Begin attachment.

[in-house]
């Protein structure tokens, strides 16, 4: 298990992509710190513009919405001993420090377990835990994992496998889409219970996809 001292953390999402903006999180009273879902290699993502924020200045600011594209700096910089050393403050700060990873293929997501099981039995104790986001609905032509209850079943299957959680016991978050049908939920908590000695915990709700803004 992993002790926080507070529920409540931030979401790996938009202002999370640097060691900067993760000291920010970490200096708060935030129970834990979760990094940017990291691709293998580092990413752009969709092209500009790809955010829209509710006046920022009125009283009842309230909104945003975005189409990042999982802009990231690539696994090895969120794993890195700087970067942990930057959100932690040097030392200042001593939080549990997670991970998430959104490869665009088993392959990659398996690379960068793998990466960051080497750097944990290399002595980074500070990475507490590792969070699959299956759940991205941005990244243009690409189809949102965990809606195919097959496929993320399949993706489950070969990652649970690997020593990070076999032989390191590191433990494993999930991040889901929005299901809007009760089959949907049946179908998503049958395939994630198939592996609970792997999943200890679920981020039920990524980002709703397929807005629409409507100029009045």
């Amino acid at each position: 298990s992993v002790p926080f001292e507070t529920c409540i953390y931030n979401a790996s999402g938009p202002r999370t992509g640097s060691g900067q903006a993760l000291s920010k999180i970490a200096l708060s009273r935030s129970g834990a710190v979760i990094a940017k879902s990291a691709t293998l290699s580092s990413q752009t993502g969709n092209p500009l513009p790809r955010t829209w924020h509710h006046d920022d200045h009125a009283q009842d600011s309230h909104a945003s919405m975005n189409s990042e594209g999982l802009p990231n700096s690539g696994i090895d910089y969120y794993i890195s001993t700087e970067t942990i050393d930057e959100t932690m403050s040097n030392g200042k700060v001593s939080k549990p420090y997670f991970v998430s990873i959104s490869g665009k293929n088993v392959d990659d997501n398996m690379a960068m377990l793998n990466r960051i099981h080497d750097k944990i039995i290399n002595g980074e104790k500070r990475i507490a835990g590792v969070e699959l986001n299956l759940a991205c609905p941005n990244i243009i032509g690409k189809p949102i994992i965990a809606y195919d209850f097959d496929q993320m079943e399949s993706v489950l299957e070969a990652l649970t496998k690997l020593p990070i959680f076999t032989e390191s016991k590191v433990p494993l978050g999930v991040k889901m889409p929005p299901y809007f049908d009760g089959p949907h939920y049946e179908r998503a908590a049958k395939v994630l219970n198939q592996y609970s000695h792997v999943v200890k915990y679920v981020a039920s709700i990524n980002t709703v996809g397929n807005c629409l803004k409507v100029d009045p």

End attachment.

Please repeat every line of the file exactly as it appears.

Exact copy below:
[in-house]
């Protein structure tokens, strides 16, 4: 298990992509710190513009919405001993420090377990835990994992496998889409219970996809 001292953390999402903006999180009273879902290699993502924020200045600011594209700096910089050393403050700060990873293929997501099981039995104790986001609905032509209850079943299957959680016991978050049908939920908590000695915990709700803004 992993002790926080507070529920409540931030979401790996938009202002999370640097060691900067993760000291920010970490200096708060935030129970834990979760990094940017990291691709293998580092990413752009969709092209500009790809955010829209509710006046920022009125009283009842309230909104945003975005189409990042999982802009990231690539696994090895969120794993890195700087970067942990930057959100932690040097030392200042001593939080549990997670991970998430959104490869665009088993392959990659398996690379960068793998990466960051080497750097944990290399002595980074500070990475507490590792969070699959299956759940991205941005990244243009690409189809949102965990809606195919097959496929993320399949993706489950070969990652649970690997020593990070076999032989390191590191433990494993999930991040889901929005299901809007009760089959949907049946179908998503049958395939994630198939592996609970792997999943200890679920981020039920990524980002709703397929807005629409409507100029009045």
């Amino acid at each position: 298990s992993v002790p926080f001292e507070t529920c409540i953390y931030n979401a790996s999402g938009p202002r999370t992509g640097s060691g900067q903006a993760l000291s920010k999180i970490a200096l708060s009273r935030s129970g834990a710190v979760i990094a940017k879902s990291a691709t293998l290699s580092s990413q752009t993502g969709n092209p500009l513009p790809r955010t829209w924020h509710h006046d920022d200045h009125a009283q009842d600011s309230h909104a945003s919405m975005n189409s990042e594209g999982l802009p990231n700096s690539g696994i090895d910089y969120y794993i890195s001993t700087e970067t942990i050393d930057e959100t932690m403050s040097n030392g200042k700060v001593s939080k549990p420090y997670f991970v998430s990873i959104s490869g665009k293929n088993v392959d990659d997501n398996m690379a960068m377990l793998n990466r960051i099981h080497d750097k944990i039995i290399n002595g980074e104790k500070r990475i507490a835990g590792v969070e699959l986001n299956l759940a991205c609905p941005n990244i243009i032509g690409k189809p949102i994992i965990a809606y195919d209850f097959d496929q993320m079943e399949s993706v489950l299957e070969a990652l649970t496998k690997l020593p990070i959680f076999t032989e390191s016991k590191v433990p494993l978050g999930v991040k889901m889409p929005p299901y809007f049908d009760g089959p949907h939920y049946e179908r998503a908590a049958k395939v994630l219970n198939q592996y609970s000695h792997v999943v200890k915990y679920v981020a039920s709700i990524n980002t709703v996809g397929n807005c629409l803004k409507v100029d009045p």